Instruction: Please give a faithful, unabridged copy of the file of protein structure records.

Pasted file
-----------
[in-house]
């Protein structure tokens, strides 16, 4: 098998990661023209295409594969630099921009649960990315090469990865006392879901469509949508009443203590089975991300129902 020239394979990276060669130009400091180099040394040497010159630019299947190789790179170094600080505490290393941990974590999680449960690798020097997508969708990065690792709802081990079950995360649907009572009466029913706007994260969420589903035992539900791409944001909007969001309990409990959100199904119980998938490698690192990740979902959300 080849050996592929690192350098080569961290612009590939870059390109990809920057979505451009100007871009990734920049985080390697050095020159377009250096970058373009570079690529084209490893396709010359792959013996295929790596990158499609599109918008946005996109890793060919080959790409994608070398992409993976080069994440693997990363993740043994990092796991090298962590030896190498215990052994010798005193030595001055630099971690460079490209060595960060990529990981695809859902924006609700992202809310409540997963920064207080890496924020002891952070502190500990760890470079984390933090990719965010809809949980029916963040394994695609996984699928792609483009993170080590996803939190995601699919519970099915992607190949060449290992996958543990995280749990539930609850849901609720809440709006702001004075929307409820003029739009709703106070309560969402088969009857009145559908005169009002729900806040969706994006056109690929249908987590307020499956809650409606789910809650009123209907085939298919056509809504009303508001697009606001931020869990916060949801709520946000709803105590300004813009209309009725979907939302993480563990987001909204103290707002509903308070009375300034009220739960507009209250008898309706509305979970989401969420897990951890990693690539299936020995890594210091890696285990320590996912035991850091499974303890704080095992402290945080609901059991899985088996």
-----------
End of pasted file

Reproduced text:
[in-house]
């Protein structure tokens, strides 16, 4: 098998990661023209295409594969630099921009649960990315090469990865006392879901469509949508009443203590089975991300129902 020239394979990276060669130009400091180099040394040497010159630019299947190789790179170094600080505490290393941990974590999680449960690798020097997508969708990065690792709802081990079950995360649907009572009466029913706007994260969420589903035992539900791409944001909007969001309990409990959100199904119980998938490698690192990740979902959300 080849050996592929690192350098080569961290612009590939870059390109990809920057979505451009100007871009990734920049985080390697050095020159377009250096970058373009570079690529084209490893396709010359792959013996295929790596990158499609599109918008946005996109890793060919080959790409994608070398992409993976080069994440693997990363993740043994990092796991090298962590030896190498215990052994010798005193030595001055630099971690460079490209060595960060990529990981695809859902924006609700992202809310409540997963920064207080890496924020002891952070502190500990760890470079984390933090990719965010809809949980029916963040394994695609996984699928792609483009993170080590996803939190995601699919519970099915992607190949060449290992996958543990995280749990539930609850849901609720809440709006702001004075929307409820003029739009709703106070309560969402088969009857009145559908005169009002729900806040969706994006056109690929249908987590307020499956809650409606789910809650009123209907085939298919056509809504009303508001697009606001931020869990916060949801709520946000709803105590300004813009209309009725979907939302993480563990987001909204103290707002509903308070009375300034009220739960507009209250008898309706509305979970989401969420897990951890990693690539299936020995890594210091890696285990320590996912035991850091499974303890704080095992402290945080609901059991899985088996």